Thanks for sharing this. “Authenticity in messaging” is definitely what resonates with me. I try and book readings wherever possible – libraries are always accommodating, and some have even offered to pay! Great opportunities to introduce people to the history of the Chinese in Canada, and the long-term impacts of historical discriminatory legislation. I hope governments can learn from this, so they will not repeat history.

  • February 15, 2014 at 10:56am

    I read this article with great interest and came back very enriched, very informed.
    Thank you Jonathan, thank you Dave!

  • February 15, 2014 at 12:10pm

    Thank you, Dave Burgess, for putting this sentence in there as well: “I have an evangelical zeal for delivering my message.” I must admit my #1 motivation is the urge to tell stories and I tend to take that for granted as I’m busy on social media and busy figuring out new ways to connect to readers and authors and others. This takes time and in the mean time I want to remember that of all the goals I may have, ONE goal is being achieved every day: the writing itself. In that one sentence, the whole secret of your success may hide. It’s a good thing yout put it out there and remind me, once again, of how important that is.

  • February 15, 2014 at 2:25pm

    And in response to your question, Jonathan: the most difficult thing for me is to find enough time to develop “stuff to do” when it comes to marketing. I have developed some promo material that is entirely in synch with my crimenovels and my main character — that’s not the most difficult part. The difficult part is to proceed and keep on doing that, and learn how it can be done better. It takes time, just as Dave says in his post. The amount of “stuff to do” that Dave actually did, is astonishing. Hats off! Thumbs up! Very motivating, all that energy!

  • February 16, 2014 at 12:00am

    Great piece. Confirms much of what I already believed and do practice. I have a lot of irons in the fire, but I believe that down the road they will pay off.

    • Jonathan Gunson says:
      February 16, 2014 at 5:54am

      You have the attitude down perfectly; This field is an investment.

  • February 18, 2014 at 2:09pm

    Great post, Jonathon, and thanks for your enthusiasm in motivating the rest of us!

    Congrats with the bestseller, too, and for not selling out to those who would buy your rights and basically turn your work into something else. It’s a sad indictment on the publishing industry that they would erase the very soul of your book, the years of passion and commitment…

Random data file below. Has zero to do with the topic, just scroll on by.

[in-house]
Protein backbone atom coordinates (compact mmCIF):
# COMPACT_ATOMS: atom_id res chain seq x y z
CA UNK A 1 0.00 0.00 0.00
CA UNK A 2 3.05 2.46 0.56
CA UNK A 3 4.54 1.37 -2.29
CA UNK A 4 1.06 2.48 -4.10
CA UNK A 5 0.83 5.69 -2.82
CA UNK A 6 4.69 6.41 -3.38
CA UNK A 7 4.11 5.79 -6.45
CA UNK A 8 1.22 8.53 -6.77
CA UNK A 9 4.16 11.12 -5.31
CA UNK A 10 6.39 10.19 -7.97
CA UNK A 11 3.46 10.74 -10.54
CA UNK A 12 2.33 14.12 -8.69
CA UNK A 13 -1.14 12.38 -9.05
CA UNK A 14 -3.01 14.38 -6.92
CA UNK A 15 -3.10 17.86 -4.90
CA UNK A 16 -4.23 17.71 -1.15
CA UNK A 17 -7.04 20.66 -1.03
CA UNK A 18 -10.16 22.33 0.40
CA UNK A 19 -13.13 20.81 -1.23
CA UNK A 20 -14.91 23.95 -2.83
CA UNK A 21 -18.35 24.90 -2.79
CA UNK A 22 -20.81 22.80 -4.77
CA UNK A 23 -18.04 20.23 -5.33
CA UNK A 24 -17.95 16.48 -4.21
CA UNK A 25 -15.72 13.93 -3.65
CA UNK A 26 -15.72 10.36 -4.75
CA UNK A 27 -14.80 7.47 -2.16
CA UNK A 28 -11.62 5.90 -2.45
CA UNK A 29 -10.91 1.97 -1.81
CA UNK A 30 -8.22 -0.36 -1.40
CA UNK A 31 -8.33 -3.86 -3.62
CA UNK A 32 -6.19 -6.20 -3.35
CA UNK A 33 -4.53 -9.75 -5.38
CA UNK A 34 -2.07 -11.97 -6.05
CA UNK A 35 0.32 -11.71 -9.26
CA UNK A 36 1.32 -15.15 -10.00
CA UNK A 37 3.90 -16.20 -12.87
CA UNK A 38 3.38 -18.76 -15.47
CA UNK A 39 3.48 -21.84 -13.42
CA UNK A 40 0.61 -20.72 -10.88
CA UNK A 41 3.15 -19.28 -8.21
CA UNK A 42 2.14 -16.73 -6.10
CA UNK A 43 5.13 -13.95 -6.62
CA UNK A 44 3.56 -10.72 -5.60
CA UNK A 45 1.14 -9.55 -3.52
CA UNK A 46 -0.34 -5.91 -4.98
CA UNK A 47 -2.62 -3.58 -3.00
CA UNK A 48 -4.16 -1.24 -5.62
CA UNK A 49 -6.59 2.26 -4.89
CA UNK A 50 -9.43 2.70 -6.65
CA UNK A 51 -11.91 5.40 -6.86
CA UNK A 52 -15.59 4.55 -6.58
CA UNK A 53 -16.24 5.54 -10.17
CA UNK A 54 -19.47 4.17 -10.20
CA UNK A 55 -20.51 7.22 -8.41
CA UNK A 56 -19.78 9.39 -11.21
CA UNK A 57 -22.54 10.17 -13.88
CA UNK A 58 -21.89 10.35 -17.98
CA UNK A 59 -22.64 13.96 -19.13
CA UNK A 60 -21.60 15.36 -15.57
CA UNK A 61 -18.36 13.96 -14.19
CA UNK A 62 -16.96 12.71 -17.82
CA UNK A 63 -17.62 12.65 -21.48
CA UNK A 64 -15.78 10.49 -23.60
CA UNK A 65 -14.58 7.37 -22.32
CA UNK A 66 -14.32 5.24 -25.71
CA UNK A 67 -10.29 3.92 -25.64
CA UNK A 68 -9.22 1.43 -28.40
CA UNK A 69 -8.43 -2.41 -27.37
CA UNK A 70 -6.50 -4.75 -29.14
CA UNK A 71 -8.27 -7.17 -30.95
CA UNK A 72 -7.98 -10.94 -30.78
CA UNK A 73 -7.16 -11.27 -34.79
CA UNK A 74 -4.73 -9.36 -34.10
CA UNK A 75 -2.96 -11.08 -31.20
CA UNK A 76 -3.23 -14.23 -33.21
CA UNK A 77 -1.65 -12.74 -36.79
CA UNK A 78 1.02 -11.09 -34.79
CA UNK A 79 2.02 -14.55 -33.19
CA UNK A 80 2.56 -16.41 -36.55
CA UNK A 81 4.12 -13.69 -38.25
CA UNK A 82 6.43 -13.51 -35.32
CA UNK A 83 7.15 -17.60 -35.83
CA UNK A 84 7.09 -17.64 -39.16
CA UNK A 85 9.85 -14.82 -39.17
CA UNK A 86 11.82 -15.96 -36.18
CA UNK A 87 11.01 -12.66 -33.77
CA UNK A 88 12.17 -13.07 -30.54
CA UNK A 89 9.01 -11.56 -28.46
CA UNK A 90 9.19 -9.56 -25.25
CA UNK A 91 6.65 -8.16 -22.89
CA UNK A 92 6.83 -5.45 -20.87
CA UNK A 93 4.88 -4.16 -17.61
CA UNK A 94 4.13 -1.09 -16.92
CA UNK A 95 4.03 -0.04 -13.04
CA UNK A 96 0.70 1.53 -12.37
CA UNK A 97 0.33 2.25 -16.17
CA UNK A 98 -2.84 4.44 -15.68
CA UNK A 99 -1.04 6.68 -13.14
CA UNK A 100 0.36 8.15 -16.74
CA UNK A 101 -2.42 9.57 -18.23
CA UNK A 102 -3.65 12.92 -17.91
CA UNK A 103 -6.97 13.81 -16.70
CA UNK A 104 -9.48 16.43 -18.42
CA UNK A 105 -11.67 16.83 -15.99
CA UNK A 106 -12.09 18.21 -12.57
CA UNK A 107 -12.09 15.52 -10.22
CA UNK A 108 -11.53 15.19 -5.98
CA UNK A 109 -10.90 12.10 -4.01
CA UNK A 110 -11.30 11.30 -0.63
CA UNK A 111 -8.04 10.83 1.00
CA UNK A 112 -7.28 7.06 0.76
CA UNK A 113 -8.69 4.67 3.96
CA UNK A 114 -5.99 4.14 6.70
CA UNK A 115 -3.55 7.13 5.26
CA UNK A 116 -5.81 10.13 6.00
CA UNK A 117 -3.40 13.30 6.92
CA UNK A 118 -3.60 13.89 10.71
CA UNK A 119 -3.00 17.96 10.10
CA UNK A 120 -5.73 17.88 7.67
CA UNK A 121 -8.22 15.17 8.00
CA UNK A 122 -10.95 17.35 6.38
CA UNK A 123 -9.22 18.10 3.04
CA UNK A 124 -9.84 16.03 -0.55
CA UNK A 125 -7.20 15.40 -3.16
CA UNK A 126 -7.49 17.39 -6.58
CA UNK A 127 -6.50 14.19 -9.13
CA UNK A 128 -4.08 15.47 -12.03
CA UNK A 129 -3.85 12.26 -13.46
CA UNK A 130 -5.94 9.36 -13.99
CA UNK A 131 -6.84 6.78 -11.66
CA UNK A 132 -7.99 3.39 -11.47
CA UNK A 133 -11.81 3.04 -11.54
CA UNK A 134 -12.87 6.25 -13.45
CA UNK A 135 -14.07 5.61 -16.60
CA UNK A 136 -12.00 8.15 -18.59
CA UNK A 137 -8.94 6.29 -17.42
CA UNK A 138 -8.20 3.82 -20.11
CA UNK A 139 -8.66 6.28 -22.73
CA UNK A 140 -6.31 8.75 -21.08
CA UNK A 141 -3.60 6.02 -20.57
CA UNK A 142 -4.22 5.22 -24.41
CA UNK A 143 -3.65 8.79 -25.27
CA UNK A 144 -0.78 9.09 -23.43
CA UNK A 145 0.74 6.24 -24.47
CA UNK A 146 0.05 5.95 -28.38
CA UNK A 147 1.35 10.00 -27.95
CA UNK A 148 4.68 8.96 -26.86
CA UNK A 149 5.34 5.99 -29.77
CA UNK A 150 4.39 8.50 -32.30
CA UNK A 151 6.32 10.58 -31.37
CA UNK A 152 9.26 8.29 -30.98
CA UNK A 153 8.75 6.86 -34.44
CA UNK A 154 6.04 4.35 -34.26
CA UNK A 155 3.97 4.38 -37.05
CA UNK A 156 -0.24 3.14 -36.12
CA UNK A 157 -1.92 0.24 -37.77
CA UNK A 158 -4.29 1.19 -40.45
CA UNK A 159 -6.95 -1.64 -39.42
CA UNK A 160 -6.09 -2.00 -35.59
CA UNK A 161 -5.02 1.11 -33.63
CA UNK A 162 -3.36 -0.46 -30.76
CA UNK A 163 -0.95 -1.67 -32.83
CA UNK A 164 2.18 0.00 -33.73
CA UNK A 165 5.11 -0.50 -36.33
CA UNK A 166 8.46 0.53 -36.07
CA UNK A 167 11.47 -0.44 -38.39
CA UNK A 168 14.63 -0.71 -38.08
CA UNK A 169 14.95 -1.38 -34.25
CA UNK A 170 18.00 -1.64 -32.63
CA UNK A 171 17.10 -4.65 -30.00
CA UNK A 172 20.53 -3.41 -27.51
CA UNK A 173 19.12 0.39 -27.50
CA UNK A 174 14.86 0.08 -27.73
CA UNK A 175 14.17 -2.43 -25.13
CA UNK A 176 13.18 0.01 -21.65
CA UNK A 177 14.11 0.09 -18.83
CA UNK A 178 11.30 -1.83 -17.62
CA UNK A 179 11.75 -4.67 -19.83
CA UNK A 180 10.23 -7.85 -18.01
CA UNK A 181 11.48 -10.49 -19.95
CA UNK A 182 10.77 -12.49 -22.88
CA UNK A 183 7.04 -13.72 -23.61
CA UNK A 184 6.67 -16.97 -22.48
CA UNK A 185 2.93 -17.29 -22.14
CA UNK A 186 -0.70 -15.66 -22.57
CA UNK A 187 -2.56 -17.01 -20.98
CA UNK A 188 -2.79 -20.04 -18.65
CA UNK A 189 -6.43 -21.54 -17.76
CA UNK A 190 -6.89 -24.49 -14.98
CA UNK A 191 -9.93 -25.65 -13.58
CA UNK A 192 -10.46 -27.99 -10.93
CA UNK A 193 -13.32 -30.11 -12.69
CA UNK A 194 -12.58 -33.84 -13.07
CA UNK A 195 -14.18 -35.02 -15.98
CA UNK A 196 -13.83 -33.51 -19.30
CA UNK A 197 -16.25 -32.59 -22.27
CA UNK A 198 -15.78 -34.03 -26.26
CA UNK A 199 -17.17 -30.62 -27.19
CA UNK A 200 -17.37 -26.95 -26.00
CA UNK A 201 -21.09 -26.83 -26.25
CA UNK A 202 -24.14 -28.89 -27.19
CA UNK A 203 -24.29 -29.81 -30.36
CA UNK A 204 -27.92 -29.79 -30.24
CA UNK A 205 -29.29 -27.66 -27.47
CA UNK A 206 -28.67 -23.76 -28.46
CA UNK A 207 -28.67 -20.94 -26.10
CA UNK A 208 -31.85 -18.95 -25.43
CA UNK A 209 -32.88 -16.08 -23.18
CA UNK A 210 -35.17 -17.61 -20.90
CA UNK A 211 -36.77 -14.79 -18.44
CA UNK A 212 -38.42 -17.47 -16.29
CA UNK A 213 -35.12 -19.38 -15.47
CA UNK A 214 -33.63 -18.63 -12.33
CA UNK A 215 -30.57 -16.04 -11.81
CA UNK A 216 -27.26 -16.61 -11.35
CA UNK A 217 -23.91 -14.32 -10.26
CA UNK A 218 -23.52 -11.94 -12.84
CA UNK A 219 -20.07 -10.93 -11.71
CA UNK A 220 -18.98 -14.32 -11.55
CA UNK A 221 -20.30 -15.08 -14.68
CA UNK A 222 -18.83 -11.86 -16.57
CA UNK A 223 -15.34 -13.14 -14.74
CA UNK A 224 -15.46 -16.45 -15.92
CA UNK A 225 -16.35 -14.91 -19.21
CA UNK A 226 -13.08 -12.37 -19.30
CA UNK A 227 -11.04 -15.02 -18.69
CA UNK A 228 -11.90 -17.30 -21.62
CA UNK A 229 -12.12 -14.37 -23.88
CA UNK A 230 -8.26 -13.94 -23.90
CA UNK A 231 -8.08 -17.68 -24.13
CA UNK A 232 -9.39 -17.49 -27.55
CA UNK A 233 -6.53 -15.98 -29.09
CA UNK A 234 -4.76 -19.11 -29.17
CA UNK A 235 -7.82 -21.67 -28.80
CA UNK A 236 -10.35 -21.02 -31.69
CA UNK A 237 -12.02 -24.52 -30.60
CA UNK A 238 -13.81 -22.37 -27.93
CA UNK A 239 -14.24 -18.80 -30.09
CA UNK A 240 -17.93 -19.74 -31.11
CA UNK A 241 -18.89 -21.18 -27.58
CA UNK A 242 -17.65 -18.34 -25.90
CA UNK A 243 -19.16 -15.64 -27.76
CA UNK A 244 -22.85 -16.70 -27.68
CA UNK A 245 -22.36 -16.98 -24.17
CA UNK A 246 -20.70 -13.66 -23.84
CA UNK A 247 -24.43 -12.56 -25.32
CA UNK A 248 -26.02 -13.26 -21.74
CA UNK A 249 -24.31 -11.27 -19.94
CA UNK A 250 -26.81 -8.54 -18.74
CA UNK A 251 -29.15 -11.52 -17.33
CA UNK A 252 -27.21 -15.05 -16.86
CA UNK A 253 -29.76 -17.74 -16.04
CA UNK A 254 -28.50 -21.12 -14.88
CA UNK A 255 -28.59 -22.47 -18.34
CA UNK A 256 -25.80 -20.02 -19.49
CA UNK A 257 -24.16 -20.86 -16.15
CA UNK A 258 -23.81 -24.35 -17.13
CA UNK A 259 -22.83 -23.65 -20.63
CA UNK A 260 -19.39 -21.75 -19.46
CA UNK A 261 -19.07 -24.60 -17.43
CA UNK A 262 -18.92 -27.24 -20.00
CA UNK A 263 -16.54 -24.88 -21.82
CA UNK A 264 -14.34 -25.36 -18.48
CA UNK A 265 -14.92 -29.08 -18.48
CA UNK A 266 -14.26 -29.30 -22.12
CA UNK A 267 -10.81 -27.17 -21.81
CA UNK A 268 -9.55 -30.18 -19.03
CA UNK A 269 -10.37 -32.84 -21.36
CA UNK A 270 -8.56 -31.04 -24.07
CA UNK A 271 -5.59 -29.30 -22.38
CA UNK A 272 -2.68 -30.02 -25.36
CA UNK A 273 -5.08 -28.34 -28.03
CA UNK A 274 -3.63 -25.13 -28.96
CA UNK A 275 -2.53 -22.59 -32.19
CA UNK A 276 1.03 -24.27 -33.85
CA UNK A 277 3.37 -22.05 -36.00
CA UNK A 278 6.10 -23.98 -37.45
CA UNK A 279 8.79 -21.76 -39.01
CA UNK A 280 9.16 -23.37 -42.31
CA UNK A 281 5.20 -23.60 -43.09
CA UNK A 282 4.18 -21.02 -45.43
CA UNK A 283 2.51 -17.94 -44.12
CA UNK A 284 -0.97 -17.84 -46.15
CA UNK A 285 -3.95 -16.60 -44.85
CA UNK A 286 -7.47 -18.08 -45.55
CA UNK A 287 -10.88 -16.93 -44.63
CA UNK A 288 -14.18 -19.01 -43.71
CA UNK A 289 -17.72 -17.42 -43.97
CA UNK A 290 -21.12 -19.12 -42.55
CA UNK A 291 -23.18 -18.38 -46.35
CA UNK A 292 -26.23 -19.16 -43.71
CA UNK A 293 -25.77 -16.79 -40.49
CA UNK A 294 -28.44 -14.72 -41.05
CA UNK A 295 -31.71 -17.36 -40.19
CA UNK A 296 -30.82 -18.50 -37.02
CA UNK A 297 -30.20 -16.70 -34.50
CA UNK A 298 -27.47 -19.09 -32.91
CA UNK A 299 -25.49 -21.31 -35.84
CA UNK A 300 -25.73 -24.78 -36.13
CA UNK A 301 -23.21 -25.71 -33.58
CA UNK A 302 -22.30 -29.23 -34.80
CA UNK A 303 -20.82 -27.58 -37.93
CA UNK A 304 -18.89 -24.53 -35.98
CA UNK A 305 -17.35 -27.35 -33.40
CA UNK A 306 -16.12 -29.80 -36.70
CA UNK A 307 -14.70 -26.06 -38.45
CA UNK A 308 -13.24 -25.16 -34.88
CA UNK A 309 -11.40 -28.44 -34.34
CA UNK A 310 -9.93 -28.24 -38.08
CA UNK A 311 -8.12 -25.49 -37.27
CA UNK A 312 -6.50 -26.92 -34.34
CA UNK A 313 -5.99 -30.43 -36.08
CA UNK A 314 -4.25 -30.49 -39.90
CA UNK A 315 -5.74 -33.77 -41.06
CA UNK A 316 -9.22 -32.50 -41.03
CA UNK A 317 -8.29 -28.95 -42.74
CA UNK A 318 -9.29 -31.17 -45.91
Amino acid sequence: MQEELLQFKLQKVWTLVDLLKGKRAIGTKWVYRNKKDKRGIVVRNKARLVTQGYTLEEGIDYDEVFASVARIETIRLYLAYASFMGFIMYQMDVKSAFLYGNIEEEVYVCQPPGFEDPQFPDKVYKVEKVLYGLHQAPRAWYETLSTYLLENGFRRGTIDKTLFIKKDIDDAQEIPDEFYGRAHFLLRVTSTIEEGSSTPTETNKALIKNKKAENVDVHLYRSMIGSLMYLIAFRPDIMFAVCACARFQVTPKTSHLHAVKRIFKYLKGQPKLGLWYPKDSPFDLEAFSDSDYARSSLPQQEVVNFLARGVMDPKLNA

What you say in your post isn’t rocket science either; it’s about 100% commitment, go for gold rather than bronze; communicate with people, be genuine. I like to think I’m doing all those things. The real thing to frighten me is the hours – years – you put into promoting your self and your project before even putting ‘pen to paper’…. Woah!

    At least with my debut novel, I’ve been holding back its publication, by trying to spread the word through social media, my blog posts – which are all generally related to the book; even the title of my site is that of the book – and any other way I can think of…

    You fill me with hope, tinged with a little bit of fear too, which is good, I guess. Refuse to be overwhelmed , I must remain.

    Thanks again, Jonathon, great stuff!


    • Jonathan Gunson says:
      February 19, 2014 at 11:33am

      Onwards I say!
      ~ Jonathan

  • Michael says:
    February 18, 2014 at 5:32pm


    This was an excellent guest post by Dave! As a teacher, I was inspired by Dave’s example. As a writer, I was reminded that this takes time and energy to be successful.

    I have a question for you. If you write a series, can you start with a low price and gradually increase your price or should you have one set price for each book?


    • Jonathan Gunson says:
      February 19, 2014 at 11:32am

      It’s often a good idea to get things going with a low price – even free with KDP on Amazon to get people hooked. The best low prices are .99 cents and $2.99 (Not $1.99, that seems to be a dead price.) In the end however, I would raise the prices to reflect the value. If they’re good, they will sell.
      ~ Jonathan

  • February 21, 2014 at 7:23pm